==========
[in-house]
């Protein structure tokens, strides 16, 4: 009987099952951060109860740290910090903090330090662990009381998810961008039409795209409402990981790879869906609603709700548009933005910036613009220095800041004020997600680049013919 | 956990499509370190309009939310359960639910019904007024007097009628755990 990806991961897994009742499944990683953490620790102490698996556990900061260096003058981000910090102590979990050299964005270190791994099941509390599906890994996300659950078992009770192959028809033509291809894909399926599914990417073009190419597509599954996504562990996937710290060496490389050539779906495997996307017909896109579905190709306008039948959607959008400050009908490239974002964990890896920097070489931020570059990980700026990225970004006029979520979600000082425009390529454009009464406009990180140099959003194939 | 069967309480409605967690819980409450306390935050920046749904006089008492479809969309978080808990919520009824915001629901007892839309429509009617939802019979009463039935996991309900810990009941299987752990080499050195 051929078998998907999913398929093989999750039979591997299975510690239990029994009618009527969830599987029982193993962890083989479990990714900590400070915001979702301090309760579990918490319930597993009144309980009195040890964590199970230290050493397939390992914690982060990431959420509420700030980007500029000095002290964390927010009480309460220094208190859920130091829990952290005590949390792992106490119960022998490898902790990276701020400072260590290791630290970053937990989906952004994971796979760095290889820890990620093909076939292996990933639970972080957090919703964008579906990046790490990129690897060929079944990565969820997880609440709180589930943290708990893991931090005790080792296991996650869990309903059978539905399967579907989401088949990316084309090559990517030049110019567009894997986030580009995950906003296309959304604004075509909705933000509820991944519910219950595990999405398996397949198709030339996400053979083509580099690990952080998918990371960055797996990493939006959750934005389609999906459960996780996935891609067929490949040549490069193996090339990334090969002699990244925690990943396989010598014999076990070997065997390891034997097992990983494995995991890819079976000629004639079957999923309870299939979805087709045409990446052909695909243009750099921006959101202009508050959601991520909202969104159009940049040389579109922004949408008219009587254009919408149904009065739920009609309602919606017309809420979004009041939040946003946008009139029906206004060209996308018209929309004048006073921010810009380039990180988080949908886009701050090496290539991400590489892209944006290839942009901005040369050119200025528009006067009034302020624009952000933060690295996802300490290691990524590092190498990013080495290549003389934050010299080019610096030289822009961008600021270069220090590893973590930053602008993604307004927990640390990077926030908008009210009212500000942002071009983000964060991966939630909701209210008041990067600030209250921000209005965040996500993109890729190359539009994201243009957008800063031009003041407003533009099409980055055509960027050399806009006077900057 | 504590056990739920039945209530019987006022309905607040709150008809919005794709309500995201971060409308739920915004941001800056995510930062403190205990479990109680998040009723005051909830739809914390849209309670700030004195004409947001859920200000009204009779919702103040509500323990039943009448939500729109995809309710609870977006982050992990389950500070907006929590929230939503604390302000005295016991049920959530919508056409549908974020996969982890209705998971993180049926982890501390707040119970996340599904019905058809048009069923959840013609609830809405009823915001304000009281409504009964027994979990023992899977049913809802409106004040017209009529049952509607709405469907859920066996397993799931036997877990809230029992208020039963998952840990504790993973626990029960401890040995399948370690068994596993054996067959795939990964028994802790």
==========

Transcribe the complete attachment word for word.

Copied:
[in-house]
């Protein structure tokens, strides 16, 4: 009987099952951060109860740290910090903090330090662990009381998810961008039409795209409402990981790879869906609603709700548009933005910036613009220095800041004020997600680049013919 | 956990499509370190309009939310359960639910019904007024007097009628755990 990806991961897994009742499944990683953490620790102490698996556990900061260096003058981000910090102590979990050299964005270190791994099941509390599906890994996300659950078992009770192959028809033509291809894909399926599914990417073009190419597509599954996504562990996937710290060496490389050539779906495997996307017909896109579905190709306008039948959607959008400050009908490239974002964990890896920097070489931020570059990980700026990225970004006029979520979600000082425009390529454009009464406009990180140099959003194939 | 069967309480409605967690819980409450306390935050920046749904006089008492479809969309978080808990919520009824915001629901007892839309429509009617939802019979009463039935996991309900810990009941299987752990080499050195 051929078998998907999913398929093989999750039979591997299975510690239990029994009618009527969830599987029982193993962890083989479990990714900590400070915001979702301090309760579990918490319930597993009144309980009195040890964590199970230290050493397939390992914690982060990431959420509420700030980007500029000095002290964390927010009480309460220094208190859920130091829990952290005590949390792992106490119960022998490898902790990276701020400072260590290791630290970053937990989906952004994971796979760095290889820890990620093909076939292996990933639970972080957090919703964008579906990046790490990129690897060929079944990565969820997880609440709180589930943290708990893991931090005790080792296991996650869990309903059978539905399967579907989401088949990316084309090559990517030049110019567009894997986030580009995950906003296309959304604004075509909705933000509820991944519910219950595990999405398996397949198709030339996400053979083509580099690990952080998918990371960055797996990493939006959750934005389609999906459960996780996935891609067929490949040549490069193996090339990334090969002699990244925690990943396989010598014999076990070997065997390891034997097992990983494995995991890819079976000629004639079957999923309870299939979805087709045409990446052909695909243009750099921006959101202009508050959601991520909202969104159009940049040389579109922004949408008219009587254009919408149904009065739920009609309602919606017309809420979004009041939040946003946008009139029906206004060209996308018209929309004048006073921010810009380039990180988080949908886009701050090496290539991400590489892209944006290839942009901005040369050119200025528009006067009034302020624009952000933060690295996802300490290691990524590092190498990013080495290549003389934050010299080019610096030289822009961008600021270069220090590893973590930053602008993604307004927990640390990077926030908008009210009212500000942002071009983000964060991966939630909701209210008041990067600030209250921000209005965040996500993109890729190359539009994201243009957008800063031009003041407003533009099409980055055509960027050399806009006077900057 | 504590056990739920039945209530019987006022309905607040709150008809919005794709309500995201971060409308739920915004941001800056995510930062403190205990479990109680998040009723005051909830739809914390849209309670700030004195004409947001859920200000009204009779919702103040509500323990039943009448939500729109995809309710609870977006982050992990389950500070907006929590929230939503604390302000005295016991049920959530919508056409549908974020996969982890209705998971993180049926982890501390707040119970996340599904019905058809048009069923959840013609609830809405009823915001304000009281409504009964027994979990023992899977049913809802409106004040017209009529049952509607709405469907859920066996397993799931036997877990809230029992208020039963998952840990504790993973626990029960401890040995399948370690068994596993054996067959795939990964028994802790």